The recent ECHR ruling does not give employers the right to act like Big Brother
The ECHR ruling in case of Barbulescu v. Romania could be interpreted as allowing employers to unlimited access and surveillance of private communications of their employees.
Although it cannot be denied that the ruling had a surprise effect taking into consideration the previous court rulings, employers should be careful not to rely solely on the media coverage of the content of the ruling, while ECHR examined whether the state struck a fair balance between the applicant’s right to respect his private life and correspondence and his employer’s interests and not the activities of the employer himself.
Summary of facts
Mr. Barbulescu was employed in a private company as an engineer in charge of sales and has created a Yahoo Messenger account (instant messaging) for business purposes upon employer’s request. The employer terminated his employment agreement for breach of the company’s internal regulations which strictly forbid use of computers and other gadgets for personal purposes.
The employer proved this breach by presenting the employee with transcript of his personal messages exchanged with his fiancé and his brother and terminated his employment contract. Mr. Barbulescu challenged the employer’s decision in front of domestic courts unsuccessfully.
In front of the ECHR, Mr. Barbulescu, the applicant, alleged that the termination of employment contract by his employer had been based on a breach of his right to respect for private life and correspondence and that the domestic courts have failed to protect his right (Article 8 of the European Convention on Human Rights (“Convention”)).
In order to determine whether a violation of Article 8 of the Convention occurred, ECHR assessed whether the applicant had a reasonable expectation of privacy when communicating from the said Yahoo Messenger account.
In its assessment the ECHR noted that the domestic courts have attached particular importance to the fact the employer had accessed the said account in the belief that it contained professional messages since the employee initially denied using the account for private purposes and therefore the access was legitimate. Next to that, domestic courts relied on the transcripts of communication only to establish the disciplinary breach and the content of the communications was not a decisive element.
The ECHR found that it is not unreasonable for the employer to want to verify the employees are completing their professional tasks during working hours. The ECHR further assessed the access to the employee’s private correspondence was proportional and limited in scope since only employee’s Yahoo messenger account was examined, but not the other data stored on his computer. Consequently, as the domestic authorities have not failed to strike a fair balance between the applicant’s right to respect his private life and his employer’s interest, ECHR decided that there has been no violation of Article 8 of the Convention.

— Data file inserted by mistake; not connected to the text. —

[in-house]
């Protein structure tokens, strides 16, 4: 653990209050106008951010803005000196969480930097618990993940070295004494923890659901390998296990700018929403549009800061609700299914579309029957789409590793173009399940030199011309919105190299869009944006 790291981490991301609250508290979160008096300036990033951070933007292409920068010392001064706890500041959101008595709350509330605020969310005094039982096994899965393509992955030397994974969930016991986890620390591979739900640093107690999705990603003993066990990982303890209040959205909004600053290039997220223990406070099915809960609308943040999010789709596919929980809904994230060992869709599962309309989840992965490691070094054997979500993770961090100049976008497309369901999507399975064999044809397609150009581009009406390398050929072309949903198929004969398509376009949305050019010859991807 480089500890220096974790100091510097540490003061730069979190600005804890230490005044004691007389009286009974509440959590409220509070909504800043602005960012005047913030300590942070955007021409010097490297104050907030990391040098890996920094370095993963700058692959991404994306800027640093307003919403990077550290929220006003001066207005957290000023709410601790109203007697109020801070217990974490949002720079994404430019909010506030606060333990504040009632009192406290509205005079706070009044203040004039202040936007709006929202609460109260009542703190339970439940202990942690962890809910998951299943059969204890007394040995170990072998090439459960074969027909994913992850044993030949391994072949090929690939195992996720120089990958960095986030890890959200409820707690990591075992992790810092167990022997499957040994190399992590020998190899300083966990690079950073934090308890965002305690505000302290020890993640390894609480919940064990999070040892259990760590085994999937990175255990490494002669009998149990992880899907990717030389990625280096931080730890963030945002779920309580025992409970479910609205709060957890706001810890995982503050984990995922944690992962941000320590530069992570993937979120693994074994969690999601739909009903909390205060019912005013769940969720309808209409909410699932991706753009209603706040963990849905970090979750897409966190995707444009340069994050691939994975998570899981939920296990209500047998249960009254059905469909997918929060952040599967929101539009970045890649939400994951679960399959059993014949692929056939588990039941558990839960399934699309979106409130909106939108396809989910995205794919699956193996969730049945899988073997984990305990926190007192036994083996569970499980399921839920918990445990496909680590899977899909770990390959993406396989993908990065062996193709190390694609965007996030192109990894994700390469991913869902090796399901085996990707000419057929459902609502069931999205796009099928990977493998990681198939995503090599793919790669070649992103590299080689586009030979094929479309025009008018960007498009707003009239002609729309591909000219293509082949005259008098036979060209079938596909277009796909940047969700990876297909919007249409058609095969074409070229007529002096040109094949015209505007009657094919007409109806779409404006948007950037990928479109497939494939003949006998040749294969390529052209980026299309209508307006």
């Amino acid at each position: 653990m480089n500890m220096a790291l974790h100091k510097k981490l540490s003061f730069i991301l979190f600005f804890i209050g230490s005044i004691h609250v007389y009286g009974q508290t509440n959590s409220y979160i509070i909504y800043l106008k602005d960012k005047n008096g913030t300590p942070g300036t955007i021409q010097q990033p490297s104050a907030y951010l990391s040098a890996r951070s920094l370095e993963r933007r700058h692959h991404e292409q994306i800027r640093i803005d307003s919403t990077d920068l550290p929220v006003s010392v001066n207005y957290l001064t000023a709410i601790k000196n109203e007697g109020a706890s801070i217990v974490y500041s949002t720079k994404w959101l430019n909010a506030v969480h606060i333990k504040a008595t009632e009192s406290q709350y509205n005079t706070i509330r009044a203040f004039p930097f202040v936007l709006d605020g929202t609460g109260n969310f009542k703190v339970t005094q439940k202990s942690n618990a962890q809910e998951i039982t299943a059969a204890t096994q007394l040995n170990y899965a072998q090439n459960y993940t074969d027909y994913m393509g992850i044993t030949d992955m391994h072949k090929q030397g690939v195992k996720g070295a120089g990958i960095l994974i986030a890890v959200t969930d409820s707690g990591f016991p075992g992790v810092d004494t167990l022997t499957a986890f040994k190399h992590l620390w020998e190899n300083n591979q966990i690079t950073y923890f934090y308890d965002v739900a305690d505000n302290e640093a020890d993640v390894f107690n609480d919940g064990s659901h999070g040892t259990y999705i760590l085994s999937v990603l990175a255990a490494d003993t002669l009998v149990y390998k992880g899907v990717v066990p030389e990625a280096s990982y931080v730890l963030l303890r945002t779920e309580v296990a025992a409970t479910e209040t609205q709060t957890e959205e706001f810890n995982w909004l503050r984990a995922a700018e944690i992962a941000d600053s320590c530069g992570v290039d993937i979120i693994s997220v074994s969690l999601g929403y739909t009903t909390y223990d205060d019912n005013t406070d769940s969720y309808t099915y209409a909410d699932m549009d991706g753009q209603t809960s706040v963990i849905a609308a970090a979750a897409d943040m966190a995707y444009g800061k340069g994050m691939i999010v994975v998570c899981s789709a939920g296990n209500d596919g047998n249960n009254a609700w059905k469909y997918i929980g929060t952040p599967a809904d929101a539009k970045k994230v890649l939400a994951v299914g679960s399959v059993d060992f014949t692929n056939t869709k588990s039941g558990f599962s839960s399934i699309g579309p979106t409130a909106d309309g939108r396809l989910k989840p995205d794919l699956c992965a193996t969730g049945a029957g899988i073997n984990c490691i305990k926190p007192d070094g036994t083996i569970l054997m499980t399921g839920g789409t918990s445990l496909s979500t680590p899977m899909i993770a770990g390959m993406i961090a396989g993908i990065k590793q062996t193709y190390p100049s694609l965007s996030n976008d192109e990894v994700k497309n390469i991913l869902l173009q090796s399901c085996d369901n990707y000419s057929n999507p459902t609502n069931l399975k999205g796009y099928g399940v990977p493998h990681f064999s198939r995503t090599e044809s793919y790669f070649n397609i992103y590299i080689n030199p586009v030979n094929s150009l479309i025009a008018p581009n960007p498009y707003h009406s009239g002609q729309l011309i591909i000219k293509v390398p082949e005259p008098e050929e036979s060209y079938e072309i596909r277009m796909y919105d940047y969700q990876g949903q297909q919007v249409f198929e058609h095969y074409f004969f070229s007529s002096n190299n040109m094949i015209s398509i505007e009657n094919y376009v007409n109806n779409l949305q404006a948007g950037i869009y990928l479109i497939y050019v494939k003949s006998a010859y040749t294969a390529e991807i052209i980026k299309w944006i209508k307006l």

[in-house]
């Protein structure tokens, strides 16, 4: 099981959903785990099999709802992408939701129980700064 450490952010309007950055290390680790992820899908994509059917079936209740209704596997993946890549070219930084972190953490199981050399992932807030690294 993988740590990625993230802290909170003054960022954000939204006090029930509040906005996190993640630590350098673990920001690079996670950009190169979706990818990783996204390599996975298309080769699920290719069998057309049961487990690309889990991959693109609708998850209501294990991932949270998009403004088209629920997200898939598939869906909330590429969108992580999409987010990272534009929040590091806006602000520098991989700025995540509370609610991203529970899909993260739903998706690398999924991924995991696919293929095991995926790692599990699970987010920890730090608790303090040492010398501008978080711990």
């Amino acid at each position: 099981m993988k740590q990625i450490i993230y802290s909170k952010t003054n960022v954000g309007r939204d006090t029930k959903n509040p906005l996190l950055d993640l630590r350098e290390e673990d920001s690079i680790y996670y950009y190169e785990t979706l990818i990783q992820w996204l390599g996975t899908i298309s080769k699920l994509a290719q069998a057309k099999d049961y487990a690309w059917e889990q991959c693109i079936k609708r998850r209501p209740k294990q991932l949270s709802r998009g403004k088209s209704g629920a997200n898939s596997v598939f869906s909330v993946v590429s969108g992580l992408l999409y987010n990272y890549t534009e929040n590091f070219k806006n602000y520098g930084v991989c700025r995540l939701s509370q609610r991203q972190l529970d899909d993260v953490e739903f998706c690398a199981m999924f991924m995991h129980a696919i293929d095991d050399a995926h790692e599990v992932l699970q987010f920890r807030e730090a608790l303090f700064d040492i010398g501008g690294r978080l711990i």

Employers should not be misled by the headlines in the media and think they are now allowed to impose surveillance on the employee’s private communication. As said, ECHR did not rule in respect of employer’s actions but on whether Romania as a country fulfils its obligation under Article 8 of the Convention. The same is confirmed by the Slovenian Information Commissioner who shares the opinion and stresses that employers in general should not control employee’s private communications at the workplace and that the mentioned ruling should not be used as a general guide for examination of (in) adequacy of monitoring the employees at the workplace.
When adopting internal regulations on monitoring, the employers should take into consideration (next to applicable laws) the guidelines of the Article 29 Working Party (independent EU advisory body on data protection) which state that any monitoring measure must pass a list of four tests: transparency, necessity, fairness and proportionality. Employers should keep in mind, as judge Pinto de Albuquerque stressed in his partly dissenting opinion by quoting Article 29 Working Party, that “Workers do not abandon their right to privacy and data protection every morning at the doors of the workplace”.